Monday, 22 October 2012

Research: PPMS and SPMS are the Same Entity


Orbach R, Zhao Z, Wang YC, O'Neill G, Cadavid D Comparison of Disease Activity in SPMS and PPMS in the Context of Multicenter Clinical Trials. PLoS One. 2012;7(10):e45409. Epub 2012 Oct 1

BACKGROUND: Retrospective single center natural history studies have shown that times to reach disability milestones and ages at which they are reached are similar in primary (PPMS) and secondary (SPMS) progressive multiple sclerosis suggesting that they may be phenotypic variations of the same disease.

OBJECTIVE: Here we compared longitudinal disease activity in SPMS and PPMS in the context of international multicenter clinical trials.

METHODS: We analyzed all objective outcome measures that were systematically collected over 2 years for all subjects randomized to placebo arms in one SPMS and one PPMS clinical trial over the last decade. Conventional and exploratory definitions of clinical disease activity were used. Disease activity was analyzed in 3 different categories intermittent activity, progression, and improvement. Conventional MRI measures and one patient reported outcome measure of quality of life were included when available for comparison. Heat maps were drawn for all results followed by hierarchical clustering.

RESULTS: There were 101 outcome variables from 206 SPMS subjects and 79 outcome variables from 135 PPMS subjects. The comparison revealed that SPMS and PPMS subjects exhibited similar disease activity over 2 years in all but two of the variables in common worsening in the EDSS sensory system was more common in PPMS while worsening on the 9 hole PEG was more common in SPMS. Intermittent activity was the most common pattern of disease activity in SPMS and PPMS. Clinical worsening and improvement occurred at similar frequency in both.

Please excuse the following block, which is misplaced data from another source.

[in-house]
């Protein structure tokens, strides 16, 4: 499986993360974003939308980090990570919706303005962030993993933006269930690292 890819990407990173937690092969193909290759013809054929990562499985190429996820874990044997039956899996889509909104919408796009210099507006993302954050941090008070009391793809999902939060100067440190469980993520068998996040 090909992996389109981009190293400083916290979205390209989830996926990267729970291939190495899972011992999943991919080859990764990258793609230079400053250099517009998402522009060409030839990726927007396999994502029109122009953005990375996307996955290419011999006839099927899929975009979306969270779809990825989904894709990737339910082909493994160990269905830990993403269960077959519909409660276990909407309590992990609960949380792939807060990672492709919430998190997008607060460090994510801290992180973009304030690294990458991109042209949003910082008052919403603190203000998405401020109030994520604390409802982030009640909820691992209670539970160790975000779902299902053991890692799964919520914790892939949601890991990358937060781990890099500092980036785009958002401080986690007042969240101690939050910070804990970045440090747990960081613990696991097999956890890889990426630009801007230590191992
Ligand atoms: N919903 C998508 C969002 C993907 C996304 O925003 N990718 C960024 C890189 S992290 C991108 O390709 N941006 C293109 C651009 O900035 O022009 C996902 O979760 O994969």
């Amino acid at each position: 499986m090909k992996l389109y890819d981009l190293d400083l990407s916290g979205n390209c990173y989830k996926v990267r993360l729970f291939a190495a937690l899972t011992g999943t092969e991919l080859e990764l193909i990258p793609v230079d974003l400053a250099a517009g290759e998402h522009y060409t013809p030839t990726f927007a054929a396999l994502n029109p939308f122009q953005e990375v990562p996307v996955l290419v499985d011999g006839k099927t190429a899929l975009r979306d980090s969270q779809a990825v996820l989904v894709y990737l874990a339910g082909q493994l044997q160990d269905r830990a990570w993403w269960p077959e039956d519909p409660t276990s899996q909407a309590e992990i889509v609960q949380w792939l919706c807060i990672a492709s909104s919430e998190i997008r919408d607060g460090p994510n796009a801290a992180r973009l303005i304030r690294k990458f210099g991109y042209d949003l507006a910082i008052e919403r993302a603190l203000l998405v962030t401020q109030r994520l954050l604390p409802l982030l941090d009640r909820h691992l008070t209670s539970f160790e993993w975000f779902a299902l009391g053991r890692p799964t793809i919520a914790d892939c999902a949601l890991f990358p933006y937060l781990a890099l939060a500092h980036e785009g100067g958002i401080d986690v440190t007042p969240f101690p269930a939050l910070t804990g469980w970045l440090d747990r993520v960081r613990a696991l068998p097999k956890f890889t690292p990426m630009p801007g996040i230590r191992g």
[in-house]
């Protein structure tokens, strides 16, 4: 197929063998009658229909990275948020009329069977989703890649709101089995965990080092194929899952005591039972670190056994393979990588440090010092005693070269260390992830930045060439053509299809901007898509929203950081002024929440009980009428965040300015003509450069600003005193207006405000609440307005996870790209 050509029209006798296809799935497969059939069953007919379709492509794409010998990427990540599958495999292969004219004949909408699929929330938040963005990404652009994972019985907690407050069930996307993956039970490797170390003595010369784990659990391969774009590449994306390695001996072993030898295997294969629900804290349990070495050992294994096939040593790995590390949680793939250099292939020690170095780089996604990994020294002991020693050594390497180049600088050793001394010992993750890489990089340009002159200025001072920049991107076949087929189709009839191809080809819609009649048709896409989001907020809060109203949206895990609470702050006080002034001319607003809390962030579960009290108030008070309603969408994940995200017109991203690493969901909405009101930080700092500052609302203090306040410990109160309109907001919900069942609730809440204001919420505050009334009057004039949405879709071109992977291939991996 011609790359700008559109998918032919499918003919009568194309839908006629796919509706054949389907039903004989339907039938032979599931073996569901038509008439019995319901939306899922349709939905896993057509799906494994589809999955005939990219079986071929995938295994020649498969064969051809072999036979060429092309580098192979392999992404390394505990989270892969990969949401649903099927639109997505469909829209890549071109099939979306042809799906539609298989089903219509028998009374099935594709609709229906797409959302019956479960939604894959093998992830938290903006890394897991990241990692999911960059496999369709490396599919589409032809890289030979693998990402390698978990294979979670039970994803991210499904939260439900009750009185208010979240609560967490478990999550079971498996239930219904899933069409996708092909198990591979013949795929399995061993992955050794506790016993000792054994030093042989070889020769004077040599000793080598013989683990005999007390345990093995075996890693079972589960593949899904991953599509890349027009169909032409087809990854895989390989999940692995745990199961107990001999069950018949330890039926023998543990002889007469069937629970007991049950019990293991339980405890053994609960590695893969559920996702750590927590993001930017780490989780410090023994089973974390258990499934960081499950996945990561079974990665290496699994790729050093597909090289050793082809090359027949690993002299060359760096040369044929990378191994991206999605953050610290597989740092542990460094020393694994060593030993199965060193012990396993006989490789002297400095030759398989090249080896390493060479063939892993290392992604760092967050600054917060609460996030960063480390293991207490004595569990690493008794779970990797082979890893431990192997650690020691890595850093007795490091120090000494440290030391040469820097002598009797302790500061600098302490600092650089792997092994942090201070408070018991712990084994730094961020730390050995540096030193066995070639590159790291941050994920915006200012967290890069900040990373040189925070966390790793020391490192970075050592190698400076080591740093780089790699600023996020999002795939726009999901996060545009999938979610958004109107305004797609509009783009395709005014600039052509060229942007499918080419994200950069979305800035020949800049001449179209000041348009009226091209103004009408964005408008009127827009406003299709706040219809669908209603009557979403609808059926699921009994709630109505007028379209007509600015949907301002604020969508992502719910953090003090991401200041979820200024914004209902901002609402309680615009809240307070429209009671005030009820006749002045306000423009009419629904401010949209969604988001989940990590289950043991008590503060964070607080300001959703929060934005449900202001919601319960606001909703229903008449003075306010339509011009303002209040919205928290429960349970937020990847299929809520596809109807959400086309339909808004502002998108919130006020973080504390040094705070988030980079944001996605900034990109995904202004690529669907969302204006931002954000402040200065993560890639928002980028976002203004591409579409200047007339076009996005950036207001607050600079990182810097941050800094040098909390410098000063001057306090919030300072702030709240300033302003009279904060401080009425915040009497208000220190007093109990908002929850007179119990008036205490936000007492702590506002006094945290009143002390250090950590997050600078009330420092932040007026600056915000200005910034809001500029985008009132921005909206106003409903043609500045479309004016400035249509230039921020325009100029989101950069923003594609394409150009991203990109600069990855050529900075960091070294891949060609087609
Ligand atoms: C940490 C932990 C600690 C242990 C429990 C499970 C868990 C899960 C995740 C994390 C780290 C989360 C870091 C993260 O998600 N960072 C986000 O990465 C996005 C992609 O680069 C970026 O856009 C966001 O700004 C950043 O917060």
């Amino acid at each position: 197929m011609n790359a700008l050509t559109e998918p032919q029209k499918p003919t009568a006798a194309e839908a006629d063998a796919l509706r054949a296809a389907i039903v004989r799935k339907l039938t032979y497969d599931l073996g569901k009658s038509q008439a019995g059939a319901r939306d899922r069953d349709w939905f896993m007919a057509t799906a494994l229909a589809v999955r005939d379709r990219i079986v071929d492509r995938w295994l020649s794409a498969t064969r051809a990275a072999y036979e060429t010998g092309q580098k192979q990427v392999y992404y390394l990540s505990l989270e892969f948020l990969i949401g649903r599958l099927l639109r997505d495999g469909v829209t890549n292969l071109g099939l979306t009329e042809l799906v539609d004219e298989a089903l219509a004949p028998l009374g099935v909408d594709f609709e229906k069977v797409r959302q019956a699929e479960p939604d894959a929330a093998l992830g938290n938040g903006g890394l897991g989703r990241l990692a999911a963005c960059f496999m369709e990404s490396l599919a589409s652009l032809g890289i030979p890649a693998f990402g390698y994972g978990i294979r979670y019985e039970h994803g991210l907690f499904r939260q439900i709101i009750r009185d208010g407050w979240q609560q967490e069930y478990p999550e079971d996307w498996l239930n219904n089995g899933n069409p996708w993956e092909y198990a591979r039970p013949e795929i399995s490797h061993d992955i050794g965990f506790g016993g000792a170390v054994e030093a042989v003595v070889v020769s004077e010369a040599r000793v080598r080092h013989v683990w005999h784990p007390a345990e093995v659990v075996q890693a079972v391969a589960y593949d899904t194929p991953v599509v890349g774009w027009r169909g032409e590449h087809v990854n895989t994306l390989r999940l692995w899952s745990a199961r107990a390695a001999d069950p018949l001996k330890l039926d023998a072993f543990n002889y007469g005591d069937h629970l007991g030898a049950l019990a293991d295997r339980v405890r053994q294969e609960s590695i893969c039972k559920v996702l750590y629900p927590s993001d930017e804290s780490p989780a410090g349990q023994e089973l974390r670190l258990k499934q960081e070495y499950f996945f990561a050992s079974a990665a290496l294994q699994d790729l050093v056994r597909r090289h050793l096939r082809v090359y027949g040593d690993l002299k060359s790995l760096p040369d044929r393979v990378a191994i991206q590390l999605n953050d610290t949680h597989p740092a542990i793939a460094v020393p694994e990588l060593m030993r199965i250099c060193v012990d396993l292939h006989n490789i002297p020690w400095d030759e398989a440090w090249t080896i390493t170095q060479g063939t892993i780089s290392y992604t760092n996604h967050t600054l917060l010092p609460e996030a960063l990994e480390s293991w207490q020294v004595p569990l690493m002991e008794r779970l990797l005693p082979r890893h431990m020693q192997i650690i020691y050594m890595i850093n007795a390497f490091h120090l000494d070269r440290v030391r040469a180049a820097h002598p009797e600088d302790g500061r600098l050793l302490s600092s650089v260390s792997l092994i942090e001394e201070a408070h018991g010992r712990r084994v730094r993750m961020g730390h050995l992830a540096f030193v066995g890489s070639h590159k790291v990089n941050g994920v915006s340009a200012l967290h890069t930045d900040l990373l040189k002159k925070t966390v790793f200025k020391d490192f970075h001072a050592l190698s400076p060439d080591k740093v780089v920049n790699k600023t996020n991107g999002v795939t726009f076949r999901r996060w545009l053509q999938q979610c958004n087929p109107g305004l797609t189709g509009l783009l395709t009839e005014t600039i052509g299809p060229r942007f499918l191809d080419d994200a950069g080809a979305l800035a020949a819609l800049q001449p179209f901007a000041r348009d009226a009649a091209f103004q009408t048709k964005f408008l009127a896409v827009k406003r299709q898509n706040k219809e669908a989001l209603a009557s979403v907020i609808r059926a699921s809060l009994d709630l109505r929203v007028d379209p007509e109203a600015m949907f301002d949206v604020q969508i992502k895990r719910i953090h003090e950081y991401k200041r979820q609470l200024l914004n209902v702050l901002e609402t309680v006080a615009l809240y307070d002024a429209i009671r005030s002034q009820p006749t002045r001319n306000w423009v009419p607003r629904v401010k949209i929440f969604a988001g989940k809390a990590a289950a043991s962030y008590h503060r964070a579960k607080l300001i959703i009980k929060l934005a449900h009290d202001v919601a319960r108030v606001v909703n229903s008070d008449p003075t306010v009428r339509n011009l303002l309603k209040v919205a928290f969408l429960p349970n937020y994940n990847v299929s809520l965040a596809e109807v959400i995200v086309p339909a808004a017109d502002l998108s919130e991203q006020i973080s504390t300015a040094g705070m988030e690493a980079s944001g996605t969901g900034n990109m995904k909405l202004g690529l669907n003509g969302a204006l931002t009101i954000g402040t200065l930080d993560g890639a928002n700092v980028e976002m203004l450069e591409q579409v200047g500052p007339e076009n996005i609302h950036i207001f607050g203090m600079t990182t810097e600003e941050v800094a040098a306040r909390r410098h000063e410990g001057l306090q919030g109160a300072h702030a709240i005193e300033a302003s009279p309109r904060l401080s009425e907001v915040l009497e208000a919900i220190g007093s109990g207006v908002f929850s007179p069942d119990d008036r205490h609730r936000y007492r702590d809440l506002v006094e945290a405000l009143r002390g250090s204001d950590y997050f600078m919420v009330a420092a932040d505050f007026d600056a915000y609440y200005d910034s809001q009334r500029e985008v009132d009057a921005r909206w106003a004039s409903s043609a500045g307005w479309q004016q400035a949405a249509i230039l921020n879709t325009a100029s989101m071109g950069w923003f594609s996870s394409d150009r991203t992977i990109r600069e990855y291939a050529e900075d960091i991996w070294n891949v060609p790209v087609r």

CONCLUSION: Longitudinal disease activity was nearly identical in SPMS and PPMS subjects in the context of the two multicenter international clinical trials we examined.
The conclusions say it all, but we do not think that primary and secondary disease are different but similar variations of a theme

5 comments:

  1. What does this mean for treatment? Surely trials should combine SPMS and PPMS if they are the same.

    Does it tell us anything about the nature of this disease? Primarily neuro-degenerative?

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  2. For trials neuros will probably prefer to keep groups similar and seperate as this adds some variability, although the cupid trial involved both SP and PP MSers. Hopefully it says treatment for one treatment for the other.

    "Nature of disease"...maybe.

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  3. What does this idea say about those of us who started progressing at a younger age? I think somewhere else progression was related to aging. Are we prematurely old in some way? Or is it something else?

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  4. The older you are at diagnosis the increased risk is that you get PPMS

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  5. Also seems to be the case that men as a rule generally tend to progress faster than women as a rule, suggesting at least in pre-menopausal women oestrogen is neuroprotective (as seen in stroke studies).
    It also depends on where the lesions are, how many and relapse frequency etc.

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